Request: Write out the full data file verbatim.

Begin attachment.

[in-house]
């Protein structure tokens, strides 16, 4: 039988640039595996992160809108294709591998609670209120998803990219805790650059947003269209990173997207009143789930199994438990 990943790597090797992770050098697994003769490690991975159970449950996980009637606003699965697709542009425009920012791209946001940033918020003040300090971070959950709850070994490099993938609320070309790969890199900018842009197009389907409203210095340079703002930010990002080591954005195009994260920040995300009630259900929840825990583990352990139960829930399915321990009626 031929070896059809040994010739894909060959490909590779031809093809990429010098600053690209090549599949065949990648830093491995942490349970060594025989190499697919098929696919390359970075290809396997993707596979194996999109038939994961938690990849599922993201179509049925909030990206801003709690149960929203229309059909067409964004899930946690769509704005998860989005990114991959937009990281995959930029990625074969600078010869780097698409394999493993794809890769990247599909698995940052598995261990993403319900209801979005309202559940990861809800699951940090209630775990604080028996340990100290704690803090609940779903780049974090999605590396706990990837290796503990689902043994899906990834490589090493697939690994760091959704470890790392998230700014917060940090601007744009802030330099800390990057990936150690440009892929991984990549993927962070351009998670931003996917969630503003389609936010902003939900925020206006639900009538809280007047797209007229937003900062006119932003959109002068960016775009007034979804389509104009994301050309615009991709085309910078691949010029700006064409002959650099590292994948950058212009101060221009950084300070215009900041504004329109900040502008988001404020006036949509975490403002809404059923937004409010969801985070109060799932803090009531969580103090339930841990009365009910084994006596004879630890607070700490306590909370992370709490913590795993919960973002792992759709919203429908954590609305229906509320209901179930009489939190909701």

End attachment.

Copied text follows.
[in-house]
């Protein structure tokens, strides 16, 4: 039988640039595996992160809108294709591998609670209120998803990219805790650059947003269209990173997207009143789930199994438990 990943790597090797992770050098697994003769490690991975159970449950996980009637606003699965697709542009425009920012791209946001940033918020003040300090971070959950709850070994490099993938609320070309790969890199900018842009197009389907409203210095340079703002930010990002080591954005195009994260920040995300009630259900929840825990583990352990139960829930399915321990009626 031929070896059809040994010739894909060959490909590779031809093809990429010098600053690209090549599949065949990648830093491995942490349970060594025989190499697919098929696919390359970075290809396997993707596979194996999109038939994961938690990849599922993201179509049925909030990206801003709690149960929203229309059909067409964004899930946690769509704005998860989005990114991959937009990281995959930029990625074969600078010869780097698409394999493993794809890769990247599909698995940052598995261990993403319900209801979005309202559940990861809800699951940090209630775990604080028996340990100290704690803090609940779903780049974090999605590396706990990837290796503990689902043994899906990834490589090493697939690994760091959704470890790392998230700014917060940090601007744009802030330099800390990057990936150690440009892929991984990549993927962070351009998670931003996917969630503003389609936010902003939900925020206006639900009538809280007047797209007229937003900062006119932003959109002068960016775009007034979804389509104009994301050309615009991709085309910078691949010029700006064409002959650099590292994948950058212009101060221009950084300070215009900041504004329109900040502008988001404020006036949509975490403002809404059923937004409010969801985070109060799932803090009531969580103090339930841990009365009910084994006596004879630890607070700490306590909370992370709490913590795993919960973002792992759709919203429908954590609305229906509320209901179930009489939190909701």